Mini Garden!

The only downside of going away for a month is that I will miss the heart of planting season.  The nice lady at Canadian Tire assured me there would still be vegetable plants available in June, but there are a few things I wanted to get started on early.  I decided to splurge on seed packets yesterday, knowing that certain plants will just have to wait another six weeks.  Tomatoes, peppers and lettuce will be better from pre-grown plants anyway.  There was a workshop on Wednesday that I was sorry to miss on SIPs.  Sub…  irrigated…  planters?  Or something.  It was about container gardening and looked terrific.  (Containers are the only way to garden when you have a three-storey high balcony and no yard.)  That may have raised my anticipation of gardening season along with yesterday’s warm weather and the submission of my final paper.  You may notice that I decided to incorporate some of the things you Pinterestees post on Facebook.  So, how does my garden grow?  Let us see…

 

This cilantro was bought at the store (for cooking) about a month ago and I just left what remained in the fridge.  In the end, I stuck it in water and it perked right up and started pushing out new shoots.  Then I got hasty with the Miracle-Gro and it shriveled.  Some of it lived, as you will see later.  This is the pre-fertilizer picture:

Cilantro!

 

One of the Pinterest/FB-inspired items is next:  using eggs for sprouting seeds.  I started by putting one helping of used tea leaves (and some tea bags – shredded) in the bottom of each egg, then seeds, then soil.  Before I seeded them, I labeled each one with a Sharpie.  I didn’t see the labeling on FB, so I’ll take full credit for the genius of it.  You will notice that the sage egg didn’t handle as well as the others.  I put some leftover plastic wrap under that one after.  Note that eggs are waterproof and come with their own stylish carrying case.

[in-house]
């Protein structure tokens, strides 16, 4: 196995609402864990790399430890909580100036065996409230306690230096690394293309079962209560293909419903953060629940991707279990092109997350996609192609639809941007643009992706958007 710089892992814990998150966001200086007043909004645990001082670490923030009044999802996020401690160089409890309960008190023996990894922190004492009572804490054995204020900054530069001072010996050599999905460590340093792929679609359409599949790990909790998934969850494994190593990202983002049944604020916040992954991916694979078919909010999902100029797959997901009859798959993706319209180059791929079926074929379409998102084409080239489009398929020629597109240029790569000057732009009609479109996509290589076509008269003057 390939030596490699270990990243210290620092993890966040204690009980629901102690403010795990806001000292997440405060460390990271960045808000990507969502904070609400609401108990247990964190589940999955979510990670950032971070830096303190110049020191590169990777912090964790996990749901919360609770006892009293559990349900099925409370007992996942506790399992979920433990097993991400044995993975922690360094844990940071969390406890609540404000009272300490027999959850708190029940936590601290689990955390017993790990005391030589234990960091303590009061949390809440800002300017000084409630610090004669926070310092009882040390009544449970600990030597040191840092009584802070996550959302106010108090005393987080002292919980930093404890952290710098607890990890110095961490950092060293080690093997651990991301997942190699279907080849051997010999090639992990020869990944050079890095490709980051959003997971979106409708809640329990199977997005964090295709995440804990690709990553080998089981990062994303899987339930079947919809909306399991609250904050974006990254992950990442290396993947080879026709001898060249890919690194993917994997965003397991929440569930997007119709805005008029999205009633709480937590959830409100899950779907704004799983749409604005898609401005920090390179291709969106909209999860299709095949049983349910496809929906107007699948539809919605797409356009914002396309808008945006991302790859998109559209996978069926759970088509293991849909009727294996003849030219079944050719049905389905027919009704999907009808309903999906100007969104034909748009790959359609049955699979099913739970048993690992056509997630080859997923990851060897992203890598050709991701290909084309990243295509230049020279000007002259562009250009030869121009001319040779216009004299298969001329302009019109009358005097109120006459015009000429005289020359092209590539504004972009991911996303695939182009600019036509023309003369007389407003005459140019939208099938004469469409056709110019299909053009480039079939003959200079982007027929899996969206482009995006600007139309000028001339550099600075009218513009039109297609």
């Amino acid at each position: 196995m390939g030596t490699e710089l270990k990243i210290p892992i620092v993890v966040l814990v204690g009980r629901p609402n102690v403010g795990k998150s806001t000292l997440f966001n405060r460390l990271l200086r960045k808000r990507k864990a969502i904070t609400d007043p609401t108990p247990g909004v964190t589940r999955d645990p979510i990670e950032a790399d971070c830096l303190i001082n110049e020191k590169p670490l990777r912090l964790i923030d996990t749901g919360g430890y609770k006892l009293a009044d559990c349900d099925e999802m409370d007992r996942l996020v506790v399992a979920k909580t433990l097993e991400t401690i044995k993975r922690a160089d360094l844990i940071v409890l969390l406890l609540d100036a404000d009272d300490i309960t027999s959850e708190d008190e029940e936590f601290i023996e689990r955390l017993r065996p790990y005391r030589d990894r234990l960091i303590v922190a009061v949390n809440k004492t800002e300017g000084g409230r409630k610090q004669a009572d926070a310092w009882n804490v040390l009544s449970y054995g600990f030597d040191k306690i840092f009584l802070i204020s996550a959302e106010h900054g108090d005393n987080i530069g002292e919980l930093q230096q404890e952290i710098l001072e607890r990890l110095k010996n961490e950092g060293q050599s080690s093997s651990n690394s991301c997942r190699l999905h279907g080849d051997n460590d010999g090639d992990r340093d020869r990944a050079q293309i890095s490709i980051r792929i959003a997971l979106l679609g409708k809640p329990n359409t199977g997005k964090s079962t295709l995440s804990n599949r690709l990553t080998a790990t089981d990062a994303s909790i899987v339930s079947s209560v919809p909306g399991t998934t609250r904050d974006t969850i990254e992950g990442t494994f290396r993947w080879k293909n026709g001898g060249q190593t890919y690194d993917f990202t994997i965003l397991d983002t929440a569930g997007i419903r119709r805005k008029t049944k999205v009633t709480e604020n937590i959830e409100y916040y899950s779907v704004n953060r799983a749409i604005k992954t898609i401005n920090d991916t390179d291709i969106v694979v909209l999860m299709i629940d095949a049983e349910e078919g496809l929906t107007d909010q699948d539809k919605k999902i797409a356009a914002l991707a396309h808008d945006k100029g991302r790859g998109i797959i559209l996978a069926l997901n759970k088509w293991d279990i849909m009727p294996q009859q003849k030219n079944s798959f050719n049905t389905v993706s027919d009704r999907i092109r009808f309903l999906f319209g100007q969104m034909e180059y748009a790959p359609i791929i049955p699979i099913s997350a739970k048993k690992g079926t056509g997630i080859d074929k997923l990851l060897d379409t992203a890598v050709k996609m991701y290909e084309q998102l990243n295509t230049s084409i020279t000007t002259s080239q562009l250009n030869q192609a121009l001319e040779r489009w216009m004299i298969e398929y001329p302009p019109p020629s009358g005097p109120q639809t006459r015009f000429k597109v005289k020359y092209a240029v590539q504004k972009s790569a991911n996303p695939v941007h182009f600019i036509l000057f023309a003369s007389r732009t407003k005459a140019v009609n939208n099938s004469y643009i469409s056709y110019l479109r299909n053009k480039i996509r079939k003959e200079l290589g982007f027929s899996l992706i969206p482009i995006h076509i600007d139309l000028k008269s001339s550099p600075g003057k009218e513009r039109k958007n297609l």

Egg planters

 

For vegetables, I wanted something bigger than an egg, but not as big as a planter box.  Since I will be away, I will bring them to my parents’ house until June.  (They don’t know that yet…) So, I wanted something small enough to bring there (and bring back in June), and would allow me to plant them farther apart once they have sprouted.  (Sadly, I will miss the stage of cute little sprouts.)  Yogourt containers are a great size (I can even put the lids on for the trip north tomorrow), but I didn’t want the roots to grow intertwined before I separate them.  I needed something to divide my yogourt containers into three or four parts, which would allow me to separate three or four seedlings in June.  The flyers had just come and were laying beside me on the floor.  Perfect!  I know the ink will leach into the soil, blah, blah, blah, but it is biodegradable and easy.  I made little pockets out of newspaper to keep my seeds apart. (Inspired by the newspaper cones of roasted peanuts in Delhi.)  I don’t know how well it will work, so don’t blame me if you try it and it fails miserably.  If you want to proceed, this was my process:

Step 1:  Fold a square in half to make a triangle: (this is one quarter of a Staples flyer)

Step 1

 

Step 2:  Fold the ends in to create your pocket. Keep the edges approximately a hand width (not hand span!) apart.

Step 2

 

Step 3:  Tear off excess paper.  You only need to fold over those “arms” to keep the pocket in place.  Anything more than an inch is just taking up space in your container.

Step 3

 

 

Step 4:  Separate the two pointy edges to create your pocket.  I found three fit nicely in a yogourt container.

Step 4

 

Step 5:  Fill with soil.  I found that filling each section with a bit of soil, then adding more in rounds worked better than filling one whole section before the others.  They stay more evenly spaced this way.  I put three seeds in each section for a total of nine seeds per container.  (That might be a bit much when the beets start to grow!)  Each container held one type of seed.

Step 5

 

All done!  I labeled each container with a Sharpie.  After this picture, I folded down the pointy parts of the newspaper, just to tidy things up.

IMG00535-20130418-1817

 

 

The whole garden!  Note that the cilantro is in a milk container.  It was looking a bit sad after the fertilizer incident, so I put it in soil.  The milk container is another steal off FB.  It is waterproof and keeps the cilantro from falling over.  I think it will recover once it goes outside.

 

 

 

IMG00534-20130418-1816

If you are curious what I planted, the back row contains beets, zucchini, peas and beans.  The front row is rosemary, mint, thyme, chamomile, sage and sweet basil.  I am going to make a better effort to dry my herbs this year.  The last of my dried basil is my favourite smell in my apartment.

 

Happy gardening!

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~ by Jen on April 19, 2013.

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